So I was walking along listening to a Māori recording today, and I realised I was pronouncing a word incorrectly.
As an aside, I think one of the benefits of listening to recordings while walking is that you don’t have any pressures on you like you do in a conversation or when studying, so you can just chill and mull over the words. If you don’t understand it all properly this might be even better as you are really focussing on the words you do understand.
Anyway, one of the kuia used the word māmā (easy) at the end of a sentence, so it stood out very clearly, and I suddenly realised that I had been saying it wrong! And I think many of my fellow second language learners will find the same thing.
If you look at the word māmā, you will see it has two macrons, one over each ‘a’. But if you say māmā to yourself, what do you say? If you are like me, you actually say māma – what I do, and what I have heard meany others do, is pronounce the first ā long, and then make the second ‘a’ sound very short. We’ve made up an entirely new word that doesn’t exist. Basically, this is English-style pronunciation!
I think there is a general reluctance amongst NZ English speakers to pronounce two long vowels in a row, because we don’t do it when speaking English so it sounds and feels weird to us. So this week my challenge to you is to keep an eye out for those pairs of long vowels and check if you are pronouncing them both long and both the same length.
One really important thing to get the hang of early on in learning te reo Māori is the use of LONG vs SHORT vowels.
The vowels in Māori are written as follows, with a macron or tohutō over the top to indicate the long vowels:
The long vowels should be pronounced twice as long as the short vowels. This is why you will also see the long vowels written as aa, ee, ii, oo, uu – especially in older writing, and in situations where it’s difficult to type the tohutō. The double letter is a nice way of indicating long vowels because it is very clearly two in a row! But I find that having a line over the top also creates the feeling of “length” in my mind.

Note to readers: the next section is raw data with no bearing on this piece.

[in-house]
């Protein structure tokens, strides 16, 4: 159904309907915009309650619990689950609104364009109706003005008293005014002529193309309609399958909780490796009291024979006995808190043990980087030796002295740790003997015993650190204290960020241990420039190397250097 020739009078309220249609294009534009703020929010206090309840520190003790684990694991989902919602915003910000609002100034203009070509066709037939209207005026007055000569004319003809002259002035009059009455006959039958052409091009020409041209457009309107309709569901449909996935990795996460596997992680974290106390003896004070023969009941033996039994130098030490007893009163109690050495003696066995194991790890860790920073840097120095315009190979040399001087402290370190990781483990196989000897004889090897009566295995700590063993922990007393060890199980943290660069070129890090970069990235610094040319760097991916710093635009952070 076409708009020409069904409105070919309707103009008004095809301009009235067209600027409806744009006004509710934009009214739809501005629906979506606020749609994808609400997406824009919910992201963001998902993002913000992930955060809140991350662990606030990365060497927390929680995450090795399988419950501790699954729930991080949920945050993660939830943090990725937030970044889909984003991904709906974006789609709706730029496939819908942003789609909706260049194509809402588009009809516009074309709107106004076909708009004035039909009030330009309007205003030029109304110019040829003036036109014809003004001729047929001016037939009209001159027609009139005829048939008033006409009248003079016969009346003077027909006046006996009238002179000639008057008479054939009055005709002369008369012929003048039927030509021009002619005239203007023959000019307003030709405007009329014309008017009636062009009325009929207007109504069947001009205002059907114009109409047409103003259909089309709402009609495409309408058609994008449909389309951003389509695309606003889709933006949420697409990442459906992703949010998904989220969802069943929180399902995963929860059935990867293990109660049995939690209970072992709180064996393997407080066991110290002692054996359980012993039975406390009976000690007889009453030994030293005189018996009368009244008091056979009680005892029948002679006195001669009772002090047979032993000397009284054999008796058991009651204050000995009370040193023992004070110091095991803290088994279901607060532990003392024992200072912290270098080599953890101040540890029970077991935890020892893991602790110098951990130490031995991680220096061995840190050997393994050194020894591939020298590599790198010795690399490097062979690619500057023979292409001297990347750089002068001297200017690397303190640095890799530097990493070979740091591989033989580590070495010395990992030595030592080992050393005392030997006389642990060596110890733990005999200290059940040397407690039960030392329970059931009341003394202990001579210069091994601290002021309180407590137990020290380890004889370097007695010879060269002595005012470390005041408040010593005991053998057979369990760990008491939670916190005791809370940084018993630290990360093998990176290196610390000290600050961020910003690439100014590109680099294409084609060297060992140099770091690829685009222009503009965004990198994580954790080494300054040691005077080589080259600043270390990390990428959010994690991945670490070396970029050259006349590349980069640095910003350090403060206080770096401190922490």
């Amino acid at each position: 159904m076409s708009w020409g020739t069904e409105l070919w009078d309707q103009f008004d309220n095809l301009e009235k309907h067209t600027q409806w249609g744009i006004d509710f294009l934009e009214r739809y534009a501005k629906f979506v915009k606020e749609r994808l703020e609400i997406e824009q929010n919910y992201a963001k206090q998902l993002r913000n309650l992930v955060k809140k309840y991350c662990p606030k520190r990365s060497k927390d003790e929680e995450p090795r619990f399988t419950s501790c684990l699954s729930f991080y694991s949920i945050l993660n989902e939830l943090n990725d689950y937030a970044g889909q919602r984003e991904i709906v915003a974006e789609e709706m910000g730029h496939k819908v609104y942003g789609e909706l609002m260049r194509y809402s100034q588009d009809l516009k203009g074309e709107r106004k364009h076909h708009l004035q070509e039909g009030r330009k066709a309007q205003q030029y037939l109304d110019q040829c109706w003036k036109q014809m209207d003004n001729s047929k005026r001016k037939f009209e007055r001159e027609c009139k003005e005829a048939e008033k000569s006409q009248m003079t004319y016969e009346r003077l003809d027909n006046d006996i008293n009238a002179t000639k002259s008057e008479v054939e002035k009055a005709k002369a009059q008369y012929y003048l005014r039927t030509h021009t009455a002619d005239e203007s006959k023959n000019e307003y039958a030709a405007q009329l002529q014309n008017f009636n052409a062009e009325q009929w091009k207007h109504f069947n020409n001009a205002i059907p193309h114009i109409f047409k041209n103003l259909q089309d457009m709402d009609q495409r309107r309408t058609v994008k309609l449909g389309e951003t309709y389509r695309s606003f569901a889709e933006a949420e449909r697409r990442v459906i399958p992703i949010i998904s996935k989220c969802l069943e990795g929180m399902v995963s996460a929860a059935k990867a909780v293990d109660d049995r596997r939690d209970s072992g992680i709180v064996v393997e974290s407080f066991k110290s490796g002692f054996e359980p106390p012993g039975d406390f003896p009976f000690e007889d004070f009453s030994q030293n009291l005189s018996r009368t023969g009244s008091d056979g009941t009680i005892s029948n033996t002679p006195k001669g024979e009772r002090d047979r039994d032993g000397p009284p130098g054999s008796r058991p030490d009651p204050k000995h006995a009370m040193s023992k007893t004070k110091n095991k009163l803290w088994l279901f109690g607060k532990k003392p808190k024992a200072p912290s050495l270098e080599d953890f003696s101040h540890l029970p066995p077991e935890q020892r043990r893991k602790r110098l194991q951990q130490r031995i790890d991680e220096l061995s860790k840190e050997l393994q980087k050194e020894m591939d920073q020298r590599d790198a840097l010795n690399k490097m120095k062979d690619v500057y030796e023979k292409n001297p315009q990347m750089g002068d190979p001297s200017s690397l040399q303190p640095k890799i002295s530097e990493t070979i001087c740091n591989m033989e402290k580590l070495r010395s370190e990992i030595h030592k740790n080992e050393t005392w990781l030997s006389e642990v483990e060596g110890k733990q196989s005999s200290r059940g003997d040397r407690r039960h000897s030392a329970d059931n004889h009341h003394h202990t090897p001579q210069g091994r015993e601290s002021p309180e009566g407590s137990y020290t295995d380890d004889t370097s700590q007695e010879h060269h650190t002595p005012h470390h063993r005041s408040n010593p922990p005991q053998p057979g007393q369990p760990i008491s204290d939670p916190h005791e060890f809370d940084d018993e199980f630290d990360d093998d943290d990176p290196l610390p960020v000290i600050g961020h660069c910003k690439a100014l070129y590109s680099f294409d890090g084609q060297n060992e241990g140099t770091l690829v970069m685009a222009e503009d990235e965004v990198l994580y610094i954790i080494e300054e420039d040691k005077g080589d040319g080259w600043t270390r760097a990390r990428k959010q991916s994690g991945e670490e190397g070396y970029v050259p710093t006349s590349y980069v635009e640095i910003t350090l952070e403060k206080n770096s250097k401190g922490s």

When you’re just starting off, the difference in the vowels might not seem important – but the vowel length changes the meaning of the words, as well as affecting the rhythm of the language.
Here’s some examples of change in meaning:
- keke (cake) vs. kekē (creak) vs. kēkē (armpit)
- pahi (bus) vs. pāhi (purse)
- tata (close) vs. tatā (to bail out water) vs. tātā (to strike repeatedly)
- kaka (clothing) vs. kakā (hot) vs. kākā (parrot)
As you can see, there’s a lot of difference! To save yourself trouble later on, practice writing and saying words correctly when you learn them. Unlike English, Māori words are said like they’re written, and written like they’re said. So once you learn how to pronounce a word correctly, you can automatically spell it too!
For this Māori Language Week 2017, news site Stuff announced that they would now be using macrons, recognising their importance, which is a great move.
I thought of doing some regular posts for mnemonics. I don’t know if there’s a Māori word for mnemonic – whakamaharatanga is already taken (meaning memorial or commemoration or similar). I was thinking I could call my mnemonics posts “Mnemonic Monday” – but of course the alliteration doesn’t work. Oh well, lets do it anyway!
For our first Mnemonics Monday we have the words marama and mārama.
- marama means month or moon
- mārama means to understand (amongst other things)
Most people learn these words fairly early on, but someone in my TWoA class came up with a good way to remember which one has the tohutō (macron) and which one doesn’t – which is something I ALWAYS used to forget until now.
So, how do you remember whether the tohutō goes in the word for moon, or the word for understand? Well, another word for tohutō is pōtae, meaning hat. A hat goes on your head and you use your head to understand. So, you know that mārama, with the hat, means to understand!
- On the left, the moon with the words “He marama tēnei” (This is a moon)
- On the right are three women graduating, wearing their graduation pōtae, with the words “Kei te mārama rātou” (They understand)
Let me know if this helps you too!
So here’s a fairly practical post about how to set up the Māori keyboard on your Mac computer so you can type the macrons – ā, ē, ī, ō, ū.
Note: Macrons in Māori are called tohutō. Some people call them pōtae (hat). If you have trouble remember the macron in the spelling, try to remember that “tohutō has a tohutō”
- Go to Keyboard in your System Preferences by one of two methods:
- Open Spotlight using the magnifying glass icon and type Keyboard and press Enter
- Click on the Apple icon, choose System Preferences, and then choose Keyboard
- Choose Input Sources
- Click the + plus button at the bottom of the window
- Choose Māori from the list and click Add
That’s all. In your top menu bar by your clock, you’ll see a little language flag.
If you click on it you can change between keyboards that you have activated (e.g. Australian and Māori). My advice is that if you type only English and Māori, leave it on the Māori keyboard as then it is always ready to go – it doesn’t cause you any problems when typing English.
So how do you actually type the tohutō?!
It takes a little bit of getting used to, but to type a vowel with a macron, you press the tilde button immediately before pressing the vowel. The tilde button is in the top left of your keyboard and has these two symbols on it ` ~ (the second one is the tilde).
For example, to type the word tohutō, you type t o h u t ~ o. When you press the tilde button, nothing will happen, but when you press the o, the ō will appear. (Try it and it will make a lot more sense.)